Unveiling the Mystery of Pre-eclampsia | Action Medical Research

Unveiling the Mystery of Pre-eclampsia

11 February 2002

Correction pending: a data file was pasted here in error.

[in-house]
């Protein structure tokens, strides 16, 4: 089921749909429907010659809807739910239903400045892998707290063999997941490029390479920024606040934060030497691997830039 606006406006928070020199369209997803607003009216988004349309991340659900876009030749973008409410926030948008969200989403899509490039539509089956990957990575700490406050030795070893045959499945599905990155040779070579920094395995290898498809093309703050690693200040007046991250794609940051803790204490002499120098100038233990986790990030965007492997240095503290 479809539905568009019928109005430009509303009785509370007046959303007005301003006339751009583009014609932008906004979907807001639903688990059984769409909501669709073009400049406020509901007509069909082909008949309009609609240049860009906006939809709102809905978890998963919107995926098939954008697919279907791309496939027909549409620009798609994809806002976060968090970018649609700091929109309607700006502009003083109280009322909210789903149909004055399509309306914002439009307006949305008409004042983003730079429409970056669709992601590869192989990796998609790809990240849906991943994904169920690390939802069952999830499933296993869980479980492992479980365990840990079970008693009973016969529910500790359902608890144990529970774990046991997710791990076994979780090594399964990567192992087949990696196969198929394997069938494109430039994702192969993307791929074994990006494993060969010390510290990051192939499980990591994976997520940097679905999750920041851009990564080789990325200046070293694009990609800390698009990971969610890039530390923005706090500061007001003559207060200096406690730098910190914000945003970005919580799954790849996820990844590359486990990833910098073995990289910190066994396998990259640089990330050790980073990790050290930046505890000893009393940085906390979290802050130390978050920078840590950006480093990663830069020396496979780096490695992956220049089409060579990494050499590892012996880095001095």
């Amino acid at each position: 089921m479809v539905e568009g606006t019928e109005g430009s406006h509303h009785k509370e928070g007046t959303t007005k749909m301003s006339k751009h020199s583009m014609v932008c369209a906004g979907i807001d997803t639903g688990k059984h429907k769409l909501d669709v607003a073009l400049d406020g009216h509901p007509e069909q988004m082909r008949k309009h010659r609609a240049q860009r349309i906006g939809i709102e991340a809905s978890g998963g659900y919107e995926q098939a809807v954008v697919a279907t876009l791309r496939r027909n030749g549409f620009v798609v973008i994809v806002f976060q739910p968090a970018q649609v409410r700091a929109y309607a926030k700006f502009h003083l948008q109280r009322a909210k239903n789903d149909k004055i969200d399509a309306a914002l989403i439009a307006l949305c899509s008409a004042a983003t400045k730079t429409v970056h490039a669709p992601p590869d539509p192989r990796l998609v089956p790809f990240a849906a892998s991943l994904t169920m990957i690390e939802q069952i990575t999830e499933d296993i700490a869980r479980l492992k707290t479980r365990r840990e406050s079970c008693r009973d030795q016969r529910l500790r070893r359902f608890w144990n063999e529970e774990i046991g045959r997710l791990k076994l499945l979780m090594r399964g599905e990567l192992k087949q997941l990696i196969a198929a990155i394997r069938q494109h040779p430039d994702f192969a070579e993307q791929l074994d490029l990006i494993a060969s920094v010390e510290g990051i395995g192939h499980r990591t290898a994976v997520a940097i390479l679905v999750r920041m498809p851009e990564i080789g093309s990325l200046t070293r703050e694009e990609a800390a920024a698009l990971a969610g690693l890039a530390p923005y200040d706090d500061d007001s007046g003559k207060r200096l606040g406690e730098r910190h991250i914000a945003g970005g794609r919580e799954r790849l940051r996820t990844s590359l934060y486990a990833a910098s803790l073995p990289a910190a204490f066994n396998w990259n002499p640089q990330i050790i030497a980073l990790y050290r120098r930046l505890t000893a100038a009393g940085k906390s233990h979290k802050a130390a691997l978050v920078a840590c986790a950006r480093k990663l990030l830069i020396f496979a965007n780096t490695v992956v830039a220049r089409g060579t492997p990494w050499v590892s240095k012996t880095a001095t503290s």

*Action Research funds new Oxford study into potentially-fatal pregnancy complication* Scientists are hoping to shed new light on a devastating condition that can rob the lives of mothers and babies. Pre-eclampsia is a common complication of pregnancy for which there is currently no effective treatment. Although symptomless in early pregnancy, classic warning signs include raised blood pressure and protein in the urine. One in every 10 pregnant women is at least mildly affected and for one in every 50 it can cause serious complications, and in extreme cases fatalities. Now researchers at the Oxford’s John Radcliffe Hospital are trying to hunt down the likely cause of the illness, thanks to funding from a leading medical research charity. Action Research, which is celebrating its 50th anniversary and whose medical breakthroughs include bringing ultrasound into the medical world, has ploughed almost £140,000 towards the three-year study. It will focus on whether women with pre-eclampsia suffer an excessive release of debris from the placenta, and whether anti-oxidants such as vitamins might help. Royal Ballet star Darcey Bussell suffered from pre-eclampsia during her first pregnancy last year, which led to her baby daughter Phoebe Olivia being delivered seven weeks early by emergency caesarean. The acclaimed dancer welcomes the new research and says: ‘Had the doctors not identified my condition and acted so swiftly I hate to think what might have happened. ‘Luckily my story had a happy ending. But we can’t underestimate how serious pre-eclampsia can be, and I take comfort from knowing that Action Research has made such a vital commitment to helping unravel some of the mysteries around it.’ Leading the new study Professor Christopher Redman says: ‘The exact cause of the condition is unknown and every year between 500-600 babies and up to five mothers die as a result of it. In severe cases, doctors often have no choice but to deliver the baby early, which can also give rise to premature birth complications.’ Professor Redman, who is based at the Nuffield Department of Obstetrics and Gynaecology, believes that all pregnant women experience a state of acute inflammation in their circulation. Pre-eclampsia is what happens when this inflammation spirals out of control. In this new project, the team is developing evidence from its previous studies (including one supported by Action Research) that tissue breaking away from the placenta into the mother’s circulation could be a contributing factor. They think that the mother is reacting to this debris in the same way as a parasite, arousing her immune system. Women with pre-eclampsia have more of this debris, which in turn produces more of an inflammatory response. They will investigate whether a shortage of oxygen in the placenta causes increased debris and whether protective anti-oxidants (including vitamins C and E) could possibly prevent or reduce this process. The aim is to help treat pre-eclampsia which would also reduce the number of pre-term births. Professor Redman says: ‘How this devastating condition arises is still unknown, but if we keep chiselling away at the problem you get closer to a solution. You might have to take it step by step, but the ultimate goal is to be able to prevent the condition.’ Over the last 11 years Action Research has awarded 17 grants related to pre-eclampsia, a commitment of more than £1,250,000. Chief executive Simon Moore says: ‘As we celebrate our 50th anniversary and look ahead to further medical achievements to be made, it would be marvellous if we could help overcome pregnancy complications such as pre-eclampsia.’ Action Research is committed to helping people of all ages overcome disease and disability. The charity’s Touching Lives Campaign aims to raise £2.5m in 2002 for vital medical research and more details can be found at www.action.org.uk A Case study is available: Throughout her three pregnancies Janet Goldsworthy, of Reading, suffered from pre-eclampsia. Unfortunately one of her babies died. For further information, interviews, and photographs, please contact Nicole Duckworth in the Action Research press office on 01403 327403 Fax: 01403 210541, or email nduckworth@action.org.uk ISDN facilities are available.
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